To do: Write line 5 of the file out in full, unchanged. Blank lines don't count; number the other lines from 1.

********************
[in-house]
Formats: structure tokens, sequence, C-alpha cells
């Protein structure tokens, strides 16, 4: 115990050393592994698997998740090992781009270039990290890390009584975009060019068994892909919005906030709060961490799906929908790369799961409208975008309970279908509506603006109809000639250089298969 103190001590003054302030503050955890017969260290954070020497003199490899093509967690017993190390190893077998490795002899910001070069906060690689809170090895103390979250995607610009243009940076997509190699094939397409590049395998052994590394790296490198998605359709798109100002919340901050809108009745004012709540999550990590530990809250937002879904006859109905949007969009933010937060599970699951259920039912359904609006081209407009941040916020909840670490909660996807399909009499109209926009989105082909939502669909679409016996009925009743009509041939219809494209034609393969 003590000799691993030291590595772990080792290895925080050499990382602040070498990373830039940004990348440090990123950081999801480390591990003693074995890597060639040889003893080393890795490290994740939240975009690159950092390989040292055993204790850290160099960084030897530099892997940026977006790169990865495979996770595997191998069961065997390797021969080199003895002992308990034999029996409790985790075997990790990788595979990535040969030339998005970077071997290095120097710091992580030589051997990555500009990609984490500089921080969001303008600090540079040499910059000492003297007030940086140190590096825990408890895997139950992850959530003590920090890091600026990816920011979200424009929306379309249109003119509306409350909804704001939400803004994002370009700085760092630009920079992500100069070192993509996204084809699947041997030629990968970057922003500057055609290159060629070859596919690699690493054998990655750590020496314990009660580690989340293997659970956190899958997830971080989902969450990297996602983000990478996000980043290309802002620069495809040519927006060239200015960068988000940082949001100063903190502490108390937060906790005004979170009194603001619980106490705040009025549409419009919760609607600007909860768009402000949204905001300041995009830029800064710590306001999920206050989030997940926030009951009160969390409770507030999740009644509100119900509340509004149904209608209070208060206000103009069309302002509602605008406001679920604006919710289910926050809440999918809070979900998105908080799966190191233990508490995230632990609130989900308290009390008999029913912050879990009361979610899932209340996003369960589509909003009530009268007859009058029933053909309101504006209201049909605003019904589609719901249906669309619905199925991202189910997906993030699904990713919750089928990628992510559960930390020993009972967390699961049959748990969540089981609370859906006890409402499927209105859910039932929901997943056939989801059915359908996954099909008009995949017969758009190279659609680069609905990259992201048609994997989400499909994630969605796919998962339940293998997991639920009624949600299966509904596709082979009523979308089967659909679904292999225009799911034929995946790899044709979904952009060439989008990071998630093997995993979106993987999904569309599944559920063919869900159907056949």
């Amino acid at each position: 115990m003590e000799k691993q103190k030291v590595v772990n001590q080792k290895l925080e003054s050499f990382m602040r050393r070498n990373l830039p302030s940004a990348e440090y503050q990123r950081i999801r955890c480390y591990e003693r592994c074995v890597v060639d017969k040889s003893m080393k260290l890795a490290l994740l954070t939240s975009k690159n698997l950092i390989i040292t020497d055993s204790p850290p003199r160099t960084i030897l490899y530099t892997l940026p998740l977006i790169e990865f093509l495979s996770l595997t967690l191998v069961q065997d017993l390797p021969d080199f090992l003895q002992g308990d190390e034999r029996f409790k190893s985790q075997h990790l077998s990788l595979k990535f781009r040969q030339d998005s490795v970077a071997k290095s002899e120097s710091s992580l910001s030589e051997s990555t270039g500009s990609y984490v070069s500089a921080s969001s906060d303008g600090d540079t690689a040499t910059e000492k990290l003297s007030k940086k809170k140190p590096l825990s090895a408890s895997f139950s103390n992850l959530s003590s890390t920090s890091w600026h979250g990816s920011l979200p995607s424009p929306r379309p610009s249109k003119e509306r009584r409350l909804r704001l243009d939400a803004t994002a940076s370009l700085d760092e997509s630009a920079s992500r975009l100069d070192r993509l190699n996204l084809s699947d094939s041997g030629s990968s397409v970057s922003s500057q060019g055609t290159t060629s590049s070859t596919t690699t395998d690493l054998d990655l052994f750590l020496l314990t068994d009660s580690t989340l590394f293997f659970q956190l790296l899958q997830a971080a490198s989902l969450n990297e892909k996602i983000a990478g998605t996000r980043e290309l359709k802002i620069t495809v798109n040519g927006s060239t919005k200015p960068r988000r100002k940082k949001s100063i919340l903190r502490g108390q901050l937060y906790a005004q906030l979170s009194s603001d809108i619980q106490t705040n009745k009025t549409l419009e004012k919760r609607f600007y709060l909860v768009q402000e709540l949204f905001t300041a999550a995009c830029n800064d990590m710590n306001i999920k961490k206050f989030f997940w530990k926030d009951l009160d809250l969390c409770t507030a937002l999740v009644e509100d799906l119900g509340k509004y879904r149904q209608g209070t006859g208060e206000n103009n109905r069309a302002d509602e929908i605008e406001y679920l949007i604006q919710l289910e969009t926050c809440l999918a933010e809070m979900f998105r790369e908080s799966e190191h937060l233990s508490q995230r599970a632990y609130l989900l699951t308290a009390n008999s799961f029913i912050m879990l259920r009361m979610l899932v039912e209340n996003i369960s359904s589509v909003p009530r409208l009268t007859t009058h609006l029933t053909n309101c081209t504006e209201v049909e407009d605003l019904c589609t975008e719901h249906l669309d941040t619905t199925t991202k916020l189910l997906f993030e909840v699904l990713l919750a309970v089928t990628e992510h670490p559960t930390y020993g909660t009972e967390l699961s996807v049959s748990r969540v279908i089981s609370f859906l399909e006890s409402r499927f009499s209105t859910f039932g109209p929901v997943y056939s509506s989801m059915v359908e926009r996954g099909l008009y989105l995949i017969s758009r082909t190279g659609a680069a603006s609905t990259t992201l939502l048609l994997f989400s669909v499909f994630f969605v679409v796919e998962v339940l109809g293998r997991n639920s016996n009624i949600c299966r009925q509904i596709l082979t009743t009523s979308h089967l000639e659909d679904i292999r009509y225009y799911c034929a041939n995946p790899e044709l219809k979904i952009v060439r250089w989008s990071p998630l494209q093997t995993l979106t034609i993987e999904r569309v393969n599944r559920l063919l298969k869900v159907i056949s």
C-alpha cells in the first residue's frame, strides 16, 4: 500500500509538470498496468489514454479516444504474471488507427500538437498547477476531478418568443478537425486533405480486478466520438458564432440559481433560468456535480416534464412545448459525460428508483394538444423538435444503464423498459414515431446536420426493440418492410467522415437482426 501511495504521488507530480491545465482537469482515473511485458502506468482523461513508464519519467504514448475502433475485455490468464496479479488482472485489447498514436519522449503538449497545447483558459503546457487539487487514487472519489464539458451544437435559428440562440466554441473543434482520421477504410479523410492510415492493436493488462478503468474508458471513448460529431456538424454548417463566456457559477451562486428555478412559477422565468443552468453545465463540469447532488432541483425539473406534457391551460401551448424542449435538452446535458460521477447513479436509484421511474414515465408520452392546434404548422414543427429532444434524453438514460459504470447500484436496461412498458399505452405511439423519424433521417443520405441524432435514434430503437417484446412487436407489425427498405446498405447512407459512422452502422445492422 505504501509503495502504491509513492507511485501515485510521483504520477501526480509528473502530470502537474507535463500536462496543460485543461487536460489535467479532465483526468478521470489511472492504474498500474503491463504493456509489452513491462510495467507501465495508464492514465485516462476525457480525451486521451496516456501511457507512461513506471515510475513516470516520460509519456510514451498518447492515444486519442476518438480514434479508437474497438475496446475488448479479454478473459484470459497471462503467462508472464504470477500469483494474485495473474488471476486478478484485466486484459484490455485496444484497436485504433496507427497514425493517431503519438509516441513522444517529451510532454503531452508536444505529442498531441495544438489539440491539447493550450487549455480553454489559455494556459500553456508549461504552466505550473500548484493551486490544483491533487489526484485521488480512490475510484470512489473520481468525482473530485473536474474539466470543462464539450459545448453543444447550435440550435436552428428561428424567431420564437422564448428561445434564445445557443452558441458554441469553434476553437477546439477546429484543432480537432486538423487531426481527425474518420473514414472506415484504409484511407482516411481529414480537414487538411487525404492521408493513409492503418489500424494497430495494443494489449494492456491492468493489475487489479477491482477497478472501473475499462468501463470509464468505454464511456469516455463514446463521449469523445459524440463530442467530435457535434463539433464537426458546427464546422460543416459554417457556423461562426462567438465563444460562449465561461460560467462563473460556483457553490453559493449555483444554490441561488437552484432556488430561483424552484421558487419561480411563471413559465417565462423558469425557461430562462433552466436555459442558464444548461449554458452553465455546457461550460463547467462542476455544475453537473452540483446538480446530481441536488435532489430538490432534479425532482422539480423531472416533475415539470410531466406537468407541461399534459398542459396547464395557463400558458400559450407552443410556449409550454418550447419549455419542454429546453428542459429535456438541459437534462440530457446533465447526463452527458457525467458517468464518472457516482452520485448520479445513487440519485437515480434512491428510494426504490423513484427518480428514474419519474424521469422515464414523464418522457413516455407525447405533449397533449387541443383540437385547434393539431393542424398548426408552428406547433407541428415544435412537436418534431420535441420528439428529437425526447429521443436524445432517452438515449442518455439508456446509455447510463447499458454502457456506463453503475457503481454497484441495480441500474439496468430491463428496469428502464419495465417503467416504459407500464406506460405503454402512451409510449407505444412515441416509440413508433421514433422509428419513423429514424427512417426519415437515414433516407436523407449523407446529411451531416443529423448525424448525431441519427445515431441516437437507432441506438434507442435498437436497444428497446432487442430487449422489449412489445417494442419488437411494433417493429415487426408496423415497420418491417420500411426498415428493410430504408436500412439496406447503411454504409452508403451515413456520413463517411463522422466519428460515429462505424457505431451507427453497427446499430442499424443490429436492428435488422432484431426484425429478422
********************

C-alpha cells in the first residue's frame, strides 16, 4: 500500500509538470498496468489514454479516444504474471488507427500538437498547477476531478418568443478537425486533405480486478466520438458564432440559481433560468456535480416534464412545448459525460428508483394538444423538435444503464423498459414515431446536420426493440418492410467522415437482426 501511495504521488507530480491545465482537469482515473511485458502506468482523461513508464519519467504514448475502433475485455490468464496479479488482472485489447498514436519522449503538449497545447483558459503546457487539487487514487472519489464539458451544437435559428440562440466554441473543434482520421477504410479523410492510415492493436493488462478503468474508458471513448460529431456538424454548417463566456457559477451562486428555478412559477422565468443552468453545465463540469447532488432541483425539473406534457391551460401551448424542449435538452446535458460521477447513479436509484421511474414515465408520452392546434404548422414543427429532444434524453438514460459504470447500484436496461412498458399505452405511439423519424433521417443520405441524432435514434430503437417484446412487436407489425427498405446498405447512407459512422452502422445492422 505504501509503495502504491509513492507511485501515485510521483504520477501526480509528473502530470502537474507535463500536462496543460485543461487536460489535467479532465483526468478521470489511472492504474498500474503491463504493456509489452513491462510495467507501465495508464492514465485516462476525457480525451486521451496516456501511457507512461513506471515510475513516470516520460509519456510514451498518447492515444486519442476518438480514434479508437474497438475496446475488448479479454478473459484470459497471462503467462508472464504470477500469483494474485495473474488471476486478478484485466486484459484490455485496444484497436485504433496507427497514425493517431503519438509516441513522444517529451510532454503531452508536444505529442498531441495544438489539440491539447493550450487549455480553454489559455494556459500553456508549461504552466505550473500548484493551486490544483491533487489526484485521488480512490475510484470512489473520481468525482473530485473536474474539466470543462464539450459545448453543444447550435440550435436552428428561428424567431420564437422564448428561445434564445445557443452558441458554441469553434476553437477546439477546429484543432480537432486538423487531426481527425474518420473514414472506415484504409484511407482516411481529414480537414487538411487525404492521408493513409492503418489500424494497430495494443494489449494492456491492468493489475487489479477491482477497478472501473475499462468501463470509464468505454464511456469516455463514446463521449469523445459524440463530442467530435457535434463539433464537426458546427464546422460543416459554417457556423461562426462567438465563444460562449465561461460560467462563473460556483457553490453559493449555483444554490441561488437552484432556488430561483424552484421558487419561480411563471413559465417565462423558469425557461430562462433552466436555459442558464444548461449554458452553465455546457461550460463547467462542476455544475453537473452540483446538480446530481441536488435532489430538490432534479425532482422539480423531472416533475415539470410531466406537468407541461399534459398542459396547464395557463400558458400559450407552443410556449409550454418550447419549455419542454429546453428542459429535456438541459437534462440530457446533465447526463452527458457525467458517468464518472457516482452520485448520479445513487440519485437515480434512491428510494426504490423513484427518480428514474419519474424521469422515464414523464418522457413516455407525447405533449397533449387541443383540437385547434393539431393542424398548426408552428406547433407541428415544435412537436418534431420535441420528439428529437425526447429521443436524445432517452438515449442518455439508456446509455447510463447499458454502457456506463453503475457503481454497484441495480441500474439496468430491463428496469428502464419495465417503467416504459407500464406506460405503454402512451409510449407505444412515441416509440413508433421514433422509428419513423429514424427512417426519415437515414433516407436523407449523407446529411451531416443529423448525424448525431441519427445515431441516437437507432441506438434507442435498437436497444428497446432487442430487449422489449412489445417494442419488437411494433417493429415487426408496423415497420418491417420500411426498415428493410430504408436500412439496406447503411454504409452508403451515413456520413463517411463522422466519428460515429462505424457505431451507427453497427446499430442499424443490429436492428435488422432484431426484425429478422